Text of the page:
Michael J. SHAFFER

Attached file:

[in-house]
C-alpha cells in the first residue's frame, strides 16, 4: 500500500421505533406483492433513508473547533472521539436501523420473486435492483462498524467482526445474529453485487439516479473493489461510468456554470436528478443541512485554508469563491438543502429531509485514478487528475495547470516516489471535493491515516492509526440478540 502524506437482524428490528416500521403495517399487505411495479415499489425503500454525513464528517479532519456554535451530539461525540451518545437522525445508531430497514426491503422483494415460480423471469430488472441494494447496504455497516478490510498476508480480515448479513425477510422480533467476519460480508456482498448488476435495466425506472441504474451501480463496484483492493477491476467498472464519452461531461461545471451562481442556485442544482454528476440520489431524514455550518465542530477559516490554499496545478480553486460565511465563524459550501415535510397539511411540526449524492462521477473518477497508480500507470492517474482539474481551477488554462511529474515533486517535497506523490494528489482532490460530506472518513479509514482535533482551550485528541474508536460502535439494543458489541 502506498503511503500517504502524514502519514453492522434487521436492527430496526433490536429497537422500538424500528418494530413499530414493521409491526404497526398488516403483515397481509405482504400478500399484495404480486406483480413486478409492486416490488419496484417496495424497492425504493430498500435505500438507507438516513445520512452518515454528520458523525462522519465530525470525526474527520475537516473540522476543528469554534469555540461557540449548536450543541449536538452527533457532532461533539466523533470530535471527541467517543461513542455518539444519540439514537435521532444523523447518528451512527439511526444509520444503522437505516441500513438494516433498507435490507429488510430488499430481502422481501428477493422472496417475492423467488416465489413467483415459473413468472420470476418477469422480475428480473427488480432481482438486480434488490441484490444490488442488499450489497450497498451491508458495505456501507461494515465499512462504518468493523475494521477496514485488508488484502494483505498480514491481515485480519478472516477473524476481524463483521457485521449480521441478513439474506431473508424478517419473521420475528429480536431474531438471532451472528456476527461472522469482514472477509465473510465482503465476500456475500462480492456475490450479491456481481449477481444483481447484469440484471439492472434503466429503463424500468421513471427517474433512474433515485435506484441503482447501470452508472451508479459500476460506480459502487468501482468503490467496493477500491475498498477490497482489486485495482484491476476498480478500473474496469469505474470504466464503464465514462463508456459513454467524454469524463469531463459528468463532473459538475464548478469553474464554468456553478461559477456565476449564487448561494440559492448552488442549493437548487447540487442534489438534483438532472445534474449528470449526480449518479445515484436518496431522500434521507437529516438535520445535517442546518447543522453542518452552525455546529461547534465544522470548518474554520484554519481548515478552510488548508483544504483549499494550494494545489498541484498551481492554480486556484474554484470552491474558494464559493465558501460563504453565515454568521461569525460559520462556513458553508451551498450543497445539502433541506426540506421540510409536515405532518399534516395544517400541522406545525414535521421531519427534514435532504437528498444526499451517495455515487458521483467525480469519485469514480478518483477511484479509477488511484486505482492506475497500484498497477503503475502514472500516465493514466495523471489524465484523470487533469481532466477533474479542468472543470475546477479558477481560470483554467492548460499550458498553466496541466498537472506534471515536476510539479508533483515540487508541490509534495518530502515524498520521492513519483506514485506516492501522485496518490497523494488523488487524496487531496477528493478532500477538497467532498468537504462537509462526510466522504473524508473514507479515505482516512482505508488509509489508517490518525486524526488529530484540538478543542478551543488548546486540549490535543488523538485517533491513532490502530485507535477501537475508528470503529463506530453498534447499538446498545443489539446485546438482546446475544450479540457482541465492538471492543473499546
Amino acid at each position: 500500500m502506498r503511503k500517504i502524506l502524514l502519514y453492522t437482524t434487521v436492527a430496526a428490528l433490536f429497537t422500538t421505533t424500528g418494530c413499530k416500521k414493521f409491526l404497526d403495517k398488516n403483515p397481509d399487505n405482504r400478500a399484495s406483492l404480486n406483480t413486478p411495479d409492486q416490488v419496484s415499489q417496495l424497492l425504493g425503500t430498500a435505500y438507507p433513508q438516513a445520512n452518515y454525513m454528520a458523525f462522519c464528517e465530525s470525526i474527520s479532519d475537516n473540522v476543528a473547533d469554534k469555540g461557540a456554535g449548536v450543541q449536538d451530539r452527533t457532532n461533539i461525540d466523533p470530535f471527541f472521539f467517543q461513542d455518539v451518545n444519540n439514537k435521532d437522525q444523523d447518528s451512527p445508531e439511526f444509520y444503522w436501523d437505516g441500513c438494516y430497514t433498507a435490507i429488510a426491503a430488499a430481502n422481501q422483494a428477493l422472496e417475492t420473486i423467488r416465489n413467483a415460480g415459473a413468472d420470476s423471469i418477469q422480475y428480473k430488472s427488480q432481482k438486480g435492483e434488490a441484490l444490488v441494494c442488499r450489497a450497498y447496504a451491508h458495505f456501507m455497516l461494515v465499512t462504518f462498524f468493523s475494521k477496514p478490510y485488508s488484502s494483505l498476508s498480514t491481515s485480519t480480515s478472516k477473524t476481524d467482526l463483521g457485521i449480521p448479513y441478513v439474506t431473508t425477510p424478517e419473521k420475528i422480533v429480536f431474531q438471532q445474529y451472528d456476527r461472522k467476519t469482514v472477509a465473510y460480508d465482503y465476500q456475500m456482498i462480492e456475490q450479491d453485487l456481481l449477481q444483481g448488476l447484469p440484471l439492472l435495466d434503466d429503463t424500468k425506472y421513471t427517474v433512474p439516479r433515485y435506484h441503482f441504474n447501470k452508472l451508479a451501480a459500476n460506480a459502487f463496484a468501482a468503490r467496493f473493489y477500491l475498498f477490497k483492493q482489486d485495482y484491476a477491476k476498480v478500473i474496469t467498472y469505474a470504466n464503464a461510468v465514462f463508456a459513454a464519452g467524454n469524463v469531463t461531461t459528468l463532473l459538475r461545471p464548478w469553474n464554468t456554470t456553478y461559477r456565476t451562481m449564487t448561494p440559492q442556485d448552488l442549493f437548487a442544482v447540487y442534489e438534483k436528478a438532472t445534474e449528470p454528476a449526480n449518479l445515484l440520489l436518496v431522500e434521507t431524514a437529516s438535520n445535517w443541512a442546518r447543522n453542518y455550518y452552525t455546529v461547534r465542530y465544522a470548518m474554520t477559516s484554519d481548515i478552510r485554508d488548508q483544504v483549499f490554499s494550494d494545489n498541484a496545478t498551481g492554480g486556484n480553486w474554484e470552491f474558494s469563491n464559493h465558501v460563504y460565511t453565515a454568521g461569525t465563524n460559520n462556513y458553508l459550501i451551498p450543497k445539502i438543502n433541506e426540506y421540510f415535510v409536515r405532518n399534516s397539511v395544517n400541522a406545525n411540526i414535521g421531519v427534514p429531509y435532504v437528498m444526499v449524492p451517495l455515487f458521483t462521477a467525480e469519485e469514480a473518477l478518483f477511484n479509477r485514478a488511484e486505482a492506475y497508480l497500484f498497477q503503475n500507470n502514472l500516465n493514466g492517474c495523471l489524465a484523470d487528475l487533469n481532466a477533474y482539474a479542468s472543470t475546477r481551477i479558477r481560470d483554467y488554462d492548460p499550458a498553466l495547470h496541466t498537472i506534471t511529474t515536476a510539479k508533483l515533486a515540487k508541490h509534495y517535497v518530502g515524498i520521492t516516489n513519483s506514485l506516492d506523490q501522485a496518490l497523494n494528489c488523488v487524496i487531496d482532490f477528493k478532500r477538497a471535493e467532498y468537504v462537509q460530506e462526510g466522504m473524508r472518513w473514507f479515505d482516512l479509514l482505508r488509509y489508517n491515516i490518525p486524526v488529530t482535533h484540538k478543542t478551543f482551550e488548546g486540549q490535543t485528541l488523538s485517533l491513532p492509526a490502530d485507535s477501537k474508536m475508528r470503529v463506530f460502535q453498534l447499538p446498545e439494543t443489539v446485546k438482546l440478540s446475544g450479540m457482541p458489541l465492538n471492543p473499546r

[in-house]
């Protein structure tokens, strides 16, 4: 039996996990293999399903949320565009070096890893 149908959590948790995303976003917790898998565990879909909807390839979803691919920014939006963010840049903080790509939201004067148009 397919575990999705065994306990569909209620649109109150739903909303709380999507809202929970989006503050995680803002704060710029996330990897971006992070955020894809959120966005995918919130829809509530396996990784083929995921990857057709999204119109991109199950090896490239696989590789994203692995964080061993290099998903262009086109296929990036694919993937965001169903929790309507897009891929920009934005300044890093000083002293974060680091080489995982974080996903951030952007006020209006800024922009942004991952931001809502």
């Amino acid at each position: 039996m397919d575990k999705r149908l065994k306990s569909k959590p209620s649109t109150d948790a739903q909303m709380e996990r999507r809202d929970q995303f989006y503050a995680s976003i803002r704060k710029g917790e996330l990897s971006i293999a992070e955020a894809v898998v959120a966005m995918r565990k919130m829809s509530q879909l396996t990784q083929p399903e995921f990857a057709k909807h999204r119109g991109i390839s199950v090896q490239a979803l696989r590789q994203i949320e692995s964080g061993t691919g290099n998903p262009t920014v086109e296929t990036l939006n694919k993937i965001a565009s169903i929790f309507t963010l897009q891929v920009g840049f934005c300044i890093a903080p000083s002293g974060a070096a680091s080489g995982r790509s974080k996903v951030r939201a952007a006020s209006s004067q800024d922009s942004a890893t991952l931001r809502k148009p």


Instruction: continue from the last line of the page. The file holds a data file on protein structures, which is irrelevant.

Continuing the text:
ABSTRACT: Given the sheer vastness of the totality of contemporary human knowledge and our individual epistemic finitude it is commonplace for those of us who lack knowledge with respect to some proposition(s) to appeal to experts (those who do have knowledge with respect to that proposition(s)) as an epistemic resource. Of course, much ink has been spilled on this issue and so concern here will be very narrowly focused on testimony in the context of epistemological views that incorporate evidentialism and internalism, and which are either reductivist or non-reductivist in nature. Also, as the main question about testimony addressed here is whether or not testimony can provide any basic justification at all, attention will be narrowly focused on the simple case where one is presented with testimony that something is the case from only one source and on one occasion. It turns out that there are some seriously odd epistemic features of such appeals to expertise that arise both for those who intend to accept internalism, evidentialism and reductivism about justification by testimony and for those who intend to accept internalism, evidentialism and non-reductivism about justification by testimony.